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26-28 march 2018: free and fair elections in Egypt?

The opinions expressed in this article are solely those of the author, and do not necessarily reflect the opinions or views of the Mo Ibrahim Foundation.

This blog reflects the personal view of the author.

Presidential elections are currently being held in Egypt, from the 26th and 28th March 2018, where President Abdel Fattah el-Sisi is running for a second term against Moussa Mustafa Moussa, leader of El-Ghad Party. President el-Sisi has been in power since 2013, when he deposed Mohamed Morsi – the first democratically elected Egyptian president - through a military coup.

Declining Participation & Human Rights

For many observers, President el-Sisi is proving more repressive than Hosni Mubarak. In effect, Egypt’s record in the IIAG category Participation & Human Rights under President el-Sisi’s mandate is worrying. Since the President came to power in 2013, Participation & Human Rights has been declining, losing on average one point per year and inverting the progress previously achieved. In 2016, Egypt ranks 48th out of 54 African countries in the category, scoring 27.2 out of 100.0.

Since 2013, Rights is the IIAG sub-category that has declined the most in the country, losing -10.4 points in three years. This results mainly from a rampant decline of the indicators Human Rights Violations (-25.0 points since 2013), Freedom of Association & Assembly (-22.9 points since 2013) and Freedom of Expression (-14.1 points since 2013), and from a stagnation of the already low-scoring indicators Civil Liberties (scoring 29.2 in 2016) and Protection against Discrimination (scoring 0.0 in 2016). In all the Rights variables that measure outcome (all variables except for Human Rights Conventions), Egypt scores lower than the African average.

In effect, Human Rights Watch recently published a report claiming that the Interior Ministry’s regular police and its National Security Agency have used widespread arbitrary arrests, enforced disappearances, and torture against perceived dissidents. The Egyptian Commission for Rights and Freedoms has documented at least 1,500 enforced disappearances in the past four years, as reported by the BBC.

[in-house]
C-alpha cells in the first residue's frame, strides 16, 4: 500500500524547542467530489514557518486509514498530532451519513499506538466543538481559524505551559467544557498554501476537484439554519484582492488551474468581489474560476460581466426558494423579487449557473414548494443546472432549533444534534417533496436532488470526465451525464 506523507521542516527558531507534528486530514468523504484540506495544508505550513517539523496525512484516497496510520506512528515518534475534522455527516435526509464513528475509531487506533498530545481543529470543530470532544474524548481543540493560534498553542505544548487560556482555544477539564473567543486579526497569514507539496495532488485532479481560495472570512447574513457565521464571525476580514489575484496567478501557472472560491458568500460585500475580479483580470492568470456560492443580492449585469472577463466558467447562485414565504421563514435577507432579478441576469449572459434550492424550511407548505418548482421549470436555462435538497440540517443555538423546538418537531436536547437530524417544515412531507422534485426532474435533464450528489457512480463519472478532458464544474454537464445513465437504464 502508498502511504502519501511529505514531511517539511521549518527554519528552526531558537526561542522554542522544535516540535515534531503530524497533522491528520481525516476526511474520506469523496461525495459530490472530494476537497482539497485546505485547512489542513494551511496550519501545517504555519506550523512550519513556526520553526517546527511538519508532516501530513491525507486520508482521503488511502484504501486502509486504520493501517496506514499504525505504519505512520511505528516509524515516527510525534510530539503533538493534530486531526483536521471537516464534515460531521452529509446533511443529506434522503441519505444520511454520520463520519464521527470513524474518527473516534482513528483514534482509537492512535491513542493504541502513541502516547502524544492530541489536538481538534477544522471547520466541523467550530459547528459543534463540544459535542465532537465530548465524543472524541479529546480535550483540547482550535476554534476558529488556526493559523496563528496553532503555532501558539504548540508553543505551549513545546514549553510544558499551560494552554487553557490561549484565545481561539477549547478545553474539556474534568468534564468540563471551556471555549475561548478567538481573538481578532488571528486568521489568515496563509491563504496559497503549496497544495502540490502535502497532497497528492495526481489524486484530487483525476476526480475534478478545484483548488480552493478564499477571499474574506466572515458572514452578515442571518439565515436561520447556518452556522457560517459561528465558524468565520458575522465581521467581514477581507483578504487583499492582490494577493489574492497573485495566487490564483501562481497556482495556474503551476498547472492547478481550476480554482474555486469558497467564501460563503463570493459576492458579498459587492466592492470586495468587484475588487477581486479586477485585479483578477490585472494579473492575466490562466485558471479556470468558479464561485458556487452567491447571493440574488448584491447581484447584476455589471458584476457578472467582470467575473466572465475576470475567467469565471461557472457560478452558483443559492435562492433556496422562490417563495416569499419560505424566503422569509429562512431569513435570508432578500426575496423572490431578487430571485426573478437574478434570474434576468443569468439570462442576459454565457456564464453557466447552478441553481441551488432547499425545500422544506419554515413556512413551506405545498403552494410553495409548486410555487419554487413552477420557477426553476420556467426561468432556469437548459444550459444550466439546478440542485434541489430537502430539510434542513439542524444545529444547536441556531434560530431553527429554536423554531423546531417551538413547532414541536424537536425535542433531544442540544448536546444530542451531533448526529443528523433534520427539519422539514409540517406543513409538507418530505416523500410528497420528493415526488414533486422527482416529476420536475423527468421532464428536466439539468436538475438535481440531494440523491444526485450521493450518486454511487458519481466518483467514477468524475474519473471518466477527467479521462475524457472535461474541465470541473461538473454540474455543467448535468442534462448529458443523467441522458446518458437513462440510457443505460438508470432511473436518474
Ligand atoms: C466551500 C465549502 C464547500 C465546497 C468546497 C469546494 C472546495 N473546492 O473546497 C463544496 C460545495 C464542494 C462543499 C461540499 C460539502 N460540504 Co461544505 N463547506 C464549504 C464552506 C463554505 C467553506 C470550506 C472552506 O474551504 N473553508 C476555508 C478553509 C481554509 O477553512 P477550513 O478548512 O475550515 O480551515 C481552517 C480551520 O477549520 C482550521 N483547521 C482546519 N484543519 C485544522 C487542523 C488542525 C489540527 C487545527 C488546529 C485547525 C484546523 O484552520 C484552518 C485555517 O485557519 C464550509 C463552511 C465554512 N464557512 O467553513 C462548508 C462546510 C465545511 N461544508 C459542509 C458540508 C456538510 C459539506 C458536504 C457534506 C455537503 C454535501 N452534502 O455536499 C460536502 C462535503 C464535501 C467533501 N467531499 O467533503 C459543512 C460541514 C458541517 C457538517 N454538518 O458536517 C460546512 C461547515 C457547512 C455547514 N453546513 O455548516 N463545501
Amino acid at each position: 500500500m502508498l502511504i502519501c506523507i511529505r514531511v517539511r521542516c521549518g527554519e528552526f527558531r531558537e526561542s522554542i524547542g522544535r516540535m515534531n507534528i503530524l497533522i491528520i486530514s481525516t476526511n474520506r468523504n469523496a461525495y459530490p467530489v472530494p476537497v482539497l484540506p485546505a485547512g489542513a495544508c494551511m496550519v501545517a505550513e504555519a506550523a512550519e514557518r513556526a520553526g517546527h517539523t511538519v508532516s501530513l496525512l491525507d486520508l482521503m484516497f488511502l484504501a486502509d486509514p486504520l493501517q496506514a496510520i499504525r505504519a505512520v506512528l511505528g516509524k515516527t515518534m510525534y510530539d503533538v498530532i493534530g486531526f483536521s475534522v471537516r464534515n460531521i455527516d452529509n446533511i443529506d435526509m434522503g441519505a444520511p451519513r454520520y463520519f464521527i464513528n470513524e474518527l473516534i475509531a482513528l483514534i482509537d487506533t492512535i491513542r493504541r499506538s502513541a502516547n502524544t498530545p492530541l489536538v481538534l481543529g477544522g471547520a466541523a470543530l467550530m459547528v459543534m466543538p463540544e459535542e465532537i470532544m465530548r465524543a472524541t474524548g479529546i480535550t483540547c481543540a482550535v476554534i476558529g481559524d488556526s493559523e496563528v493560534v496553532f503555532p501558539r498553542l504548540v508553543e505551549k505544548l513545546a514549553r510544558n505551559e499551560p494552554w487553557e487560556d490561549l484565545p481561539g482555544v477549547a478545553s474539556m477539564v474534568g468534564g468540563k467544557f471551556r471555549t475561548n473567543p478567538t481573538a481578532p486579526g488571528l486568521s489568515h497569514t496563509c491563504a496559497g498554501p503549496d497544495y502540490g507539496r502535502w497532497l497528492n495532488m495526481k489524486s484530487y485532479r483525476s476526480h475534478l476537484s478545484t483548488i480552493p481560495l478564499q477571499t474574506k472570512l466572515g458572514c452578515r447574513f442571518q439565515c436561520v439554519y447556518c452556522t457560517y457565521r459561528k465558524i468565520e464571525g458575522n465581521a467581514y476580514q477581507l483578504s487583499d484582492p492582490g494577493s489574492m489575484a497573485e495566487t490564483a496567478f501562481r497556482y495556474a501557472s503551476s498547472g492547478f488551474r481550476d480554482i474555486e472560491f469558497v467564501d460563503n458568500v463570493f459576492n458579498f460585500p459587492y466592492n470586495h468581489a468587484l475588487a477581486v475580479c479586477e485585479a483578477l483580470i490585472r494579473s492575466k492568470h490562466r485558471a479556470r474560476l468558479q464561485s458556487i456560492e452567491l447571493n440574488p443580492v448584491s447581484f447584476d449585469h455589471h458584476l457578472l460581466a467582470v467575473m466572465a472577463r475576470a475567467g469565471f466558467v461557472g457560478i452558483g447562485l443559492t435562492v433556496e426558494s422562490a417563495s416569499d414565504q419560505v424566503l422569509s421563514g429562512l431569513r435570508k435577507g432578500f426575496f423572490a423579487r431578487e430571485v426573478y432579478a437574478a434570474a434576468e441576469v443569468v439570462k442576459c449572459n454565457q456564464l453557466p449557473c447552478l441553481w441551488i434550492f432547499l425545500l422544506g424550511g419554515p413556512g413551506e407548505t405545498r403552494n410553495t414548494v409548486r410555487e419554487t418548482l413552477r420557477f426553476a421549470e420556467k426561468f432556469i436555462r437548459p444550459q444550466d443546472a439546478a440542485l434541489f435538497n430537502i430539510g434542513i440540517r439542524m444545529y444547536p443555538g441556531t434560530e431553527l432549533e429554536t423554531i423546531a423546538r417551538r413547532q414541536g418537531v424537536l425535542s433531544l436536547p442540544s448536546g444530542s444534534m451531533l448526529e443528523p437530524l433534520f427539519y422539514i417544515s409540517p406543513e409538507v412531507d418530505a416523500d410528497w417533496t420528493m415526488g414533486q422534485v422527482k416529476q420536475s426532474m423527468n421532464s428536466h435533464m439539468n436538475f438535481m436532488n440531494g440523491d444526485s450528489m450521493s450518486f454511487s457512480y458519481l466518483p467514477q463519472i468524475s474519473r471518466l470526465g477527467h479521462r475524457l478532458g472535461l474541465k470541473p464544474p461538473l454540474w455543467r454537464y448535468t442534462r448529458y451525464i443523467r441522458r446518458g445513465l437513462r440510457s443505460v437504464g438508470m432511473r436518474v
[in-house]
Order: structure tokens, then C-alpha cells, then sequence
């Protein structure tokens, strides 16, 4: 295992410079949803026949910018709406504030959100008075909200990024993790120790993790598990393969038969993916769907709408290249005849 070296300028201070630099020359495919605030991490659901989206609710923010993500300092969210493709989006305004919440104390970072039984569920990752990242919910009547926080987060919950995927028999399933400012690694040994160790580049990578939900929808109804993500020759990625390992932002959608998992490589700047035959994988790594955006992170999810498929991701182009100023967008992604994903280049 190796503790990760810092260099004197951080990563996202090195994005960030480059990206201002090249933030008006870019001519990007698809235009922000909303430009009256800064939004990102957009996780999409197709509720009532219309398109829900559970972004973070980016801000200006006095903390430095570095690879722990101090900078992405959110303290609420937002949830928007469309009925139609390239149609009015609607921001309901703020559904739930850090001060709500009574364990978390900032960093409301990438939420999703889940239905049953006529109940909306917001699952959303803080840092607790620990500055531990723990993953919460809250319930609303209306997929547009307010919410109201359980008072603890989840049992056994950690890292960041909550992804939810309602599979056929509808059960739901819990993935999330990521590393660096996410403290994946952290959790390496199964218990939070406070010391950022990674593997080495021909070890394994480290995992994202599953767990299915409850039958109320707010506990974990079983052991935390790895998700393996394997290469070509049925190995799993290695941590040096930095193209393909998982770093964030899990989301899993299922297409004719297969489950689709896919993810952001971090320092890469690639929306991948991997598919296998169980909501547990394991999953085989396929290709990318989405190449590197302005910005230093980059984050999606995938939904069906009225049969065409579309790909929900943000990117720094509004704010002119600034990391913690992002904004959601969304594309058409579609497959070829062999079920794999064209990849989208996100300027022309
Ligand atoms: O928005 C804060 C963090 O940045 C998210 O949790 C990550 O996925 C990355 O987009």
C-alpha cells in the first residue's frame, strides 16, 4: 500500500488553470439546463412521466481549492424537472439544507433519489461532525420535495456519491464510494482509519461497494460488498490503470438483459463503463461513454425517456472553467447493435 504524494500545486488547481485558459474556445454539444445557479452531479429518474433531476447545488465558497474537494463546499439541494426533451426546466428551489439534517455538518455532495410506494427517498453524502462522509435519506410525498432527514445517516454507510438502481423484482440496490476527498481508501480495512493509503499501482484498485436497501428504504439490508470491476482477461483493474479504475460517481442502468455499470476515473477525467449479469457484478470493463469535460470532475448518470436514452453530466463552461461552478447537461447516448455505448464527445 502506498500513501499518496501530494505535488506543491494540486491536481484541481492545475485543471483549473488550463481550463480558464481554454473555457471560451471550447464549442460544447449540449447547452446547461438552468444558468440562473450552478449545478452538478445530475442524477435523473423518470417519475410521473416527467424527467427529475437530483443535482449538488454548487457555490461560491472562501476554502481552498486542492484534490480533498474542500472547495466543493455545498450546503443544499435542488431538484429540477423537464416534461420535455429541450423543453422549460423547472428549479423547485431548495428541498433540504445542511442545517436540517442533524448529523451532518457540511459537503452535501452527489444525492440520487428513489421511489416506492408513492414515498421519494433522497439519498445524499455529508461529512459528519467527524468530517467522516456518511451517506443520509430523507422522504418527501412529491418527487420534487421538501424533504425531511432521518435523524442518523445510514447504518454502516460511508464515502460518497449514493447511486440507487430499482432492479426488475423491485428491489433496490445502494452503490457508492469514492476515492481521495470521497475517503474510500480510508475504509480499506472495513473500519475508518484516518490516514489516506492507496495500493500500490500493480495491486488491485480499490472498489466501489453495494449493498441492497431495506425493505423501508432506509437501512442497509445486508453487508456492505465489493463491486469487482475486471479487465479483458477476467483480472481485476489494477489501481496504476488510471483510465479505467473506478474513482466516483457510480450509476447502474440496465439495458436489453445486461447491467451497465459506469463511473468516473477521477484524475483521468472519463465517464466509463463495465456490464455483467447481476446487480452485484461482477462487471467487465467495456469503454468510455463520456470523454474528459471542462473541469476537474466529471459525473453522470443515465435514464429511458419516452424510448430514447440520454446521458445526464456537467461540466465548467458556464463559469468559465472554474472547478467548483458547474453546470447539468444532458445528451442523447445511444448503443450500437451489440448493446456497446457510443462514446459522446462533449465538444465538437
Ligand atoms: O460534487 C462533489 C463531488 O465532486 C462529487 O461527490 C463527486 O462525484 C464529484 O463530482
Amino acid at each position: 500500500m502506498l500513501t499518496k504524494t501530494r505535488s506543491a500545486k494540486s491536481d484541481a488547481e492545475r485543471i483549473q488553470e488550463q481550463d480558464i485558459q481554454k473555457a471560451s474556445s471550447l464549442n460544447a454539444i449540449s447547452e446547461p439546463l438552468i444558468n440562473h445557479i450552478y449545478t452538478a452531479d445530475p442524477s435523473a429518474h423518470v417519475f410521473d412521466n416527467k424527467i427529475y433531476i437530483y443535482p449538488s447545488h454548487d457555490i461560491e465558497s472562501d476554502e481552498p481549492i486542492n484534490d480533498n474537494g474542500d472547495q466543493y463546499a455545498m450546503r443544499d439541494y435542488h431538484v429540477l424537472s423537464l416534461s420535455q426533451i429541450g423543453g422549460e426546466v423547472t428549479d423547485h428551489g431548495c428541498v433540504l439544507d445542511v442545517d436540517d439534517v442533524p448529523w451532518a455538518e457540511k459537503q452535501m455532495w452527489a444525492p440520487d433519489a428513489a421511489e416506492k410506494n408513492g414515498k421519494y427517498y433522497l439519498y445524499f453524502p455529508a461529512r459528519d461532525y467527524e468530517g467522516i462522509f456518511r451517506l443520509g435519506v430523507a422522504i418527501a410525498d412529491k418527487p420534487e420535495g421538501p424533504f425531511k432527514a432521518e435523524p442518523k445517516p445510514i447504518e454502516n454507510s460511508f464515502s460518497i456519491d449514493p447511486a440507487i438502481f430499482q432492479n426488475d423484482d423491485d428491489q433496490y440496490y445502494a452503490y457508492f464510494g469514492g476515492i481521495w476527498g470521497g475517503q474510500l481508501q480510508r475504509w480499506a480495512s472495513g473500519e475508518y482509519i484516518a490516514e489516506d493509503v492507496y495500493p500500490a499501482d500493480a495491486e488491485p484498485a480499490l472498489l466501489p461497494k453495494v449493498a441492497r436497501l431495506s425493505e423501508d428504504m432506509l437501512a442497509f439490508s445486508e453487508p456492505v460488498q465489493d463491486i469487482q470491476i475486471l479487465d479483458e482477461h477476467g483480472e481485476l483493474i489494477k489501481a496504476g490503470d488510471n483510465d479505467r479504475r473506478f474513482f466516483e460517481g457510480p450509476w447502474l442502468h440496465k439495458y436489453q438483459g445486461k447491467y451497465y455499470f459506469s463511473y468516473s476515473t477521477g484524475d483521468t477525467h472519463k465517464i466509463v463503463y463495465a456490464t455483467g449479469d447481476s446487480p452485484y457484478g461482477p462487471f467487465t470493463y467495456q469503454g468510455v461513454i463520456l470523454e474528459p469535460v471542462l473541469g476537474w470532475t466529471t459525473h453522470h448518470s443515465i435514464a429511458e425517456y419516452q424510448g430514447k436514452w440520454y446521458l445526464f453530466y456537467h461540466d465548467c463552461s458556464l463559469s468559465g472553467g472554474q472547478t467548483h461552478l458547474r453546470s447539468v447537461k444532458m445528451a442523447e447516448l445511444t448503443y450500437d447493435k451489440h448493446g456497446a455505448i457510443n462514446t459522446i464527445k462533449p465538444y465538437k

Participation is Egypt’s second most deteriorated sub-category since President el-Sisi took power, losing -6.2 points in three years. All the underlying indicators have deteriorated since 2013 except for Election Monitoring Agencies, which only started to deteriorate in 2015. The declines in Political Participation (almost -20.0 points since 2013) and Legitimacy of Political Process (-11.1 points since 2013) are particularly worrying in a country with on-going elections.

The current elections are being condemned by some as 'farcical' and a 'sham', and the government has been accused by international and Egyptian rights groups, including Human Rights Watch and the International Commission of Jurists, of having “trampled over even the minimum requirements for free and fair elections” in its bid for a second term. Moussa Mustafa Moussa, the President’s single opponent, was until recently an ardent supporter of President el-Sisi and registered his candidacy 15 minutes before the deadline.

A deep economic crisis versus public perception data

President el-Sisi is also managing a country in an economic crisis. Currently, Egypt is the third most populous country in Africa and its GDP per capita is the 10th highest on the continent, with an annual growth which is the 19th fastest on the continent (4.3.%). However, Egypt also has the 12th biggest share of unemployed population as a total of the labour force in Africa, with a rate which is more than the double the global average (11.8% of the total labour force, compared to 5.5% at the global level). While more than 50.0% of the population is below 25 years old, 34.3% of the 15-24 year-old labour force is unemployed. Moreover, inflation rates are at 13.8%, and tourists have been kept away of the country due to a rise in terrorist attacks. In 2016, the International Monetary Fund has responded to the country’s macroeconomic crisis with a three-year loan of about $12 billion.

However, looking at the IIAG, the country’s recent record in the categories Sustainable Economic Opportunity and Human Development has been positive. For both categories and all their underlying sub-categories, the pace of progress has been faster since 2013, the year when the President took power, than over the past decade (2007-2016). Nevertheless, this improvement has mainly been driven by indicators which measure public perception.

Progress in the category Sustainable Economic Opportunity has been mainly pushed by progress in the sub-category Infrastructure (+17.6 points since 2013), with the public-perception variables Road & Bridge Maintenance (+51.5), Reliable Energy Supply (+30.2) and Water & Sanitation Services (+47.8) driving the trend. The sub-category Business Environment (+10.6 points since 2013) has also contributed to the category’s progress, with the public-perception variable Employment Creation improving by almost +29.0 points since 2013. Progress in the category Human Development has mainly been pushed by the sub-category Welfare, due to progress in public-perception indicators such as Poverty and Narrowing Income Gaps, both improving by more than +30.0 points in the past three years.

Under President el-Sisi’s government, Egypt’s citizens' Participation and Rights declined, and its macroeconomic stability was shaken, as proven by the IMF intervention. Nevertheless, it is unlikely that President el-Sisi’s second term will be threatened: due to limited freedom of expression, association and assembly, and to a high record of human rights violations, as shown in the IIAG, the freeness, fairness and validity of the current elections is likely to be questioned.